They also had an exhibition on Romanians in London and a gallery dedicated to African art and culture which looked quite interesting but interest from my other parties was beginning to wane so we headed back into town for Blacklock.

Wednesday, April 15, 2015

Lardo, 22nd March

Lardo is just lovely. It has perfectly positioned itself as a neighbourhood restaurant and was exactly the kind of place we fancied for a Sunday evening meal out, that was full of fresh and tasty, good food without us going overboard. It’s the kind of restaurant you can just pop to on a whim – no special occasion needed. Except for the fact that if you do that on a Saturday night you will probably find the place full.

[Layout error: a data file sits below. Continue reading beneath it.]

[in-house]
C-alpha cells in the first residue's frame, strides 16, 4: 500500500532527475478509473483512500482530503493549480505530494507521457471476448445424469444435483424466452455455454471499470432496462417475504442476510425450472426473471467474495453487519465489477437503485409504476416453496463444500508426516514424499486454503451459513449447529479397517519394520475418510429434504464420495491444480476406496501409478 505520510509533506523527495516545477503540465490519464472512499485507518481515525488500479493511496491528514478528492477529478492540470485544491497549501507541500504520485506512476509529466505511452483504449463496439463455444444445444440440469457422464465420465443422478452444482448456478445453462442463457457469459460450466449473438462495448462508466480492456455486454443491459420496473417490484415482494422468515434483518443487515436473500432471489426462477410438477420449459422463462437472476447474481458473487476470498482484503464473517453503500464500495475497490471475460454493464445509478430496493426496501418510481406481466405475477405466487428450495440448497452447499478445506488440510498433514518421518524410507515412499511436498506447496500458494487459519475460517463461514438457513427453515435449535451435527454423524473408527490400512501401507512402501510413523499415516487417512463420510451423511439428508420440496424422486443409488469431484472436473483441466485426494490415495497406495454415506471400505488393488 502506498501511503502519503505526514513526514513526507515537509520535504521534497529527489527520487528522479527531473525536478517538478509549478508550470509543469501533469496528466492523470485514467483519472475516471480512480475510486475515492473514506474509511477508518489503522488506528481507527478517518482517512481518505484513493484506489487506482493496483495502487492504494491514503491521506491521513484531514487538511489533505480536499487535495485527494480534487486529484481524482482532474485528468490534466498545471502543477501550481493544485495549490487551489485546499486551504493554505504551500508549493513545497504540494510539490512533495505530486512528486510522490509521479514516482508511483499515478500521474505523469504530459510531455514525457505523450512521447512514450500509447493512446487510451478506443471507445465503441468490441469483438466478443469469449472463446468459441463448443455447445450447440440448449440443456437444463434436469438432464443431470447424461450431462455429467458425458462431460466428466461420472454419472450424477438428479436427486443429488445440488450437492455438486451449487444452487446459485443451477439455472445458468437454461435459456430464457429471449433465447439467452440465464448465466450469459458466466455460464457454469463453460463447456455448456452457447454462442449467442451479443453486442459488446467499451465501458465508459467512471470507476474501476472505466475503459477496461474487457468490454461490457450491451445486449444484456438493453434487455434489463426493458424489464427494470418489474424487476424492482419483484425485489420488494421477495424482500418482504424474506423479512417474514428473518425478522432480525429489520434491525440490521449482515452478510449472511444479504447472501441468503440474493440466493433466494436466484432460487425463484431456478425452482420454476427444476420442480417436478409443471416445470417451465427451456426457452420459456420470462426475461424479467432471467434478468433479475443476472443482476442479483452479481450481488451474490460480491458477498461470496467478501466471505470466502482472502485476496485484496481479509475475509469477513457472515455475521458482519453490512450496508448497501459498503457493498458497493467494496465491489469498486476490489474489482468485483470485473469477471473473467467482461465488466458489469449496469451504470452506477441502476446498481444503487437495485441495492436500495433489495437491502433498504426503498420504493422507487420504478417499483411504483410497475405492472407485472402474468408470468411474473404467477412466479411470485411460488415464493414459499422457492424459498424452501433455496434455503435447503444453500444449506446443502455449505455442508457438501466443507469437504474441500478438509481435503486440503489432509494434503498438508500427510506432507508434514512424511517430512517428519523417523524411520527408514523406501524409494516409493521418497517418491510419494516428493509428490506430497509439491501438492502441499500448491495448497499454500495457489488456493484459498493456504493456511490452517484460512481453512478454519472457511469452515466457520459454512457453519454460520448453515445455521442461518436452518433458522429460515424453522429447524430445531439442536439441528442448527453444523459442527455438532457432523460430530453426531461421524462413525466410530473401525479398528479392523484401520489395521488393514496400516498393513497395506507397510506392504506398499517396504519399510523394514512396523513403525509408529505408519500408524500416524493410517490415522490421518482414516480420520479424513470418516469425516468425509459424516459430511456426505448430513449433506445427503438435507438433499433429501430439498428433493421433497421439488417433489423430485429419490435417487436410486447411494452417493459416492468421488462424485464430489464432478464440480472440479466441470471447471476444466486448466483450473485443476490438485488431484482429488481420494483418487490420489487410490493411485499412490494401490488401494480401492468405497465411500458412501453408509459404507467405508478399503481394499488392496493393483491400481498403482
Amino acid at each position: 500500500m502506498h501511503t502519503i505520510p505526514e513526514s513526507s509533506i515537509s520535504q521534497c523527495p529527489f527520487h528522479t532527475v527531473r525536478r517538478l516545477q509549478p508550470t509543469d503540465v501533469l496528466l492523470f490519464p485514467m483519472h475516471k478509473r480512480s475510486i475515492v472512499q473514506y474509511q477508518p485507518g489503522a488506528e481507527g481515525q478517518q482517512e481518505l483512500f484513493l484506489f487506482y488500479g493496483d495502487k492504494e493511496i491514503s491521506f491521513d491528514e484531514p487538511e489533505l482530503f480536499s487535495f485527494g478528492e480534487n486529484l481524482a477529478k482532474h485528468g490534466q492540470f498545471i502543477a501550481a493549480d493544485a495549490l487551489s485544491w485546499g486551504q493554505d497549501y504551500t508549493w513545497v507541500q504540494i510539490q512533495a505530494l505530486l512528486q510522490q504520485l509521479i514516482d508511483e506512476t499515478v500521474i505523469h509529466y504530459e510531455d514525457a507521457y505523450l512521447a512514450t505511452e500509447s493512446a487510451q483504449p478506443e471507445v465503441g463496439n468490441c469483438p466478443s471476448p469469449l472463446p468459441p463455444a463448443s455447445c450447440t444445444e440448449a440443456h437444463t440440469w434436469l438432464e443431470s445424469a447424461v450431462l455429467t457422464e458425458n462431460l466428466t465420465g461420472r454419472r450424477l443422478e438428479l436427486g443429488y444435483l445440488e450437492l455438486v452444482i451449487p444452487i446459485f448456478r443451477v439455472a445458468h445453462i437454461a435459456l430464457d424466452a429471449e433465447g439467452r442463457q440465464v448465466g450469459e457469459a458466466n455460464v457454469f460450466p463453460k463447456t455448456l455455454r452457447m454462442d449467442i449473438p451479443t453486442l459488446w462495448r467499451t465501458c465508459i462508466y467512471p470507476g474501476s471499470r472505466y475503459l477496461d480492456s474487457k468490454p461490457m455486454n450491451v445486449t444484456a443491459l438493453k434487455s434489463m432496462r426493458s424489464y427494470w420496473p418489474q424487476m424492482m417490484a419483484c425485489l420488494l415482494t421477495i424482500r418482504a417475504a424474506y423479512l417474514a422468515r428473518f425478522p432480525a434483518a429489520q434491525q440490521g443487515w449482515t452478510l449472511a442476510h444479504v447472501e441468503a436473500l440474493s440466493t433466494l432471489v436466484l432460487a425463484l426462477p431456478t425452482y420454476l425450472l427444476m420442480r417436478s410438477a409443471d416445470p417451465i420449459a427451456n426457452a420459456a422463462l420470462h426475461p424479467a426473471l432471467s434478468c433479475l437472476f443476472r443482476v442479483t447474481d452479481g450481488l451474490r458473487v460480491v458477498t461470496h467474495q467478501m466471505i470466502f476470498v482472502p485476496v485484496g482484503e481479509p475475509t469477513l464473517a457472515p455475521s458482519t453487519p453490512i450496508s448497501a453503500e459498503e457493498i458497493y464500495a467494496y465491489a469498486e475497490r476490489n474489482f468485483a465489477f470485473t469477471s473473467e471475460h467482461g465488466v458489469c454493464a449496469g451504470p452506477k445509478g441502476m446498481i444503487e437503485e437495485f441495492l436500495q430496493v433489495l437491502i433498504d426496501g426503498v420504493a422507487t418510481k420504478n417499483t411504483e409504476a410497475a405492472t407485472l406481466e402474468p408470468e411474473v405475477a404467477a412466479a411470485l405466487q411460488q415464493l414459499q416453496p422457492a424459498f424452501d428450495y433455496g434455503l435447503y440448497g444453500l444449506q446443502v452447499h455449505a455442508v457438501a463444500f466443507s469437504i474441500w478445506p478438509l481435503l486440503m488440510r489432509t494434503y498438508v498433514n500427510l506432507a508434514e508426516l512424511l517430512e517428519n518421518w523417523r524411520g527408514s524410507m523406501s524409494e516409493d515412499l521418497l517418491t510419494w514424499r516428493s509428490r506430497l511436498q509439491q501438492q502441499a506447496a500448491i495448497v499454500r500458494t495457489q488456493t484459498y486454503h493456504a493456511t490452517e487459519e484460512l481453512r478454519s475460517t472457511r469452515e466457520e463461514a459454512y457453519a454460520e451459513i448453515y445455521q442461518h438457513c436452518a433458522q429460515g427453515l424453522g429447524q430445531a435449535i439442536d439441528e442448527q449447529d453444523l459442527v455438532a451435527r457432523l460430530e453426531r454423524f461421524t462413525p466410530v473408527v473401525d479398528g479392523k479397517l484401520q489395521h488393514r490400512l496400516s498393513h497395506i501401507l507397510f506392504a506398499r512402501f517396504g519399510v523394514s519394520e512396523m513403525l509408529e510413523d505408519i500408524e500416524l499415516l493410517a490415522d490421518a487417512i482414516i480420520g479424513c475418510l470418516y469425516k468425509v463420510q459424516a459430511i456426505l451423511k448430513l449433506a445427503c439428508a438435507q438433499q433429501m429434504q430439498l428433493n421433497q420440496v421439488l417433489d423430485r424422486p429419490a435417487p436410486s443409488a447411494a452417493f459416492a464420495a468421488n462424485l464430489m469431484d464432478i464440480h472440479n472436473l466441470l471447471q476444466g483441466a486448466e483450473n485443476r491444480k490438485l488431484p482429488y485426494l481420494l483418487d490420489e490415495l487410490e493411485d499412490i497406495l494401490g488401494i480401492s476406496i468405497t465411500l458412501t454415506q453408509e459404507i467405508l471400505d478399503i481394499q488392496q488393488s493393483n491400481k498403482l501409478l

And there is good reason for this. As I said, we kept things fairly simple and the food is relatively simple. The menu is quite short but long on Italian specialities. Lardo is a type of cured meat and while they didn’t have just this on the menu they do cure all their meats in house (and it made an appearance on my pizza). We orderered the burrata and lomo (I think) to start, and also asked for some bread. The burrata was so creamy without being soggy, with a good dose of salt and oil (basil flavoured, I can't remember) and the meat was silkily fatty.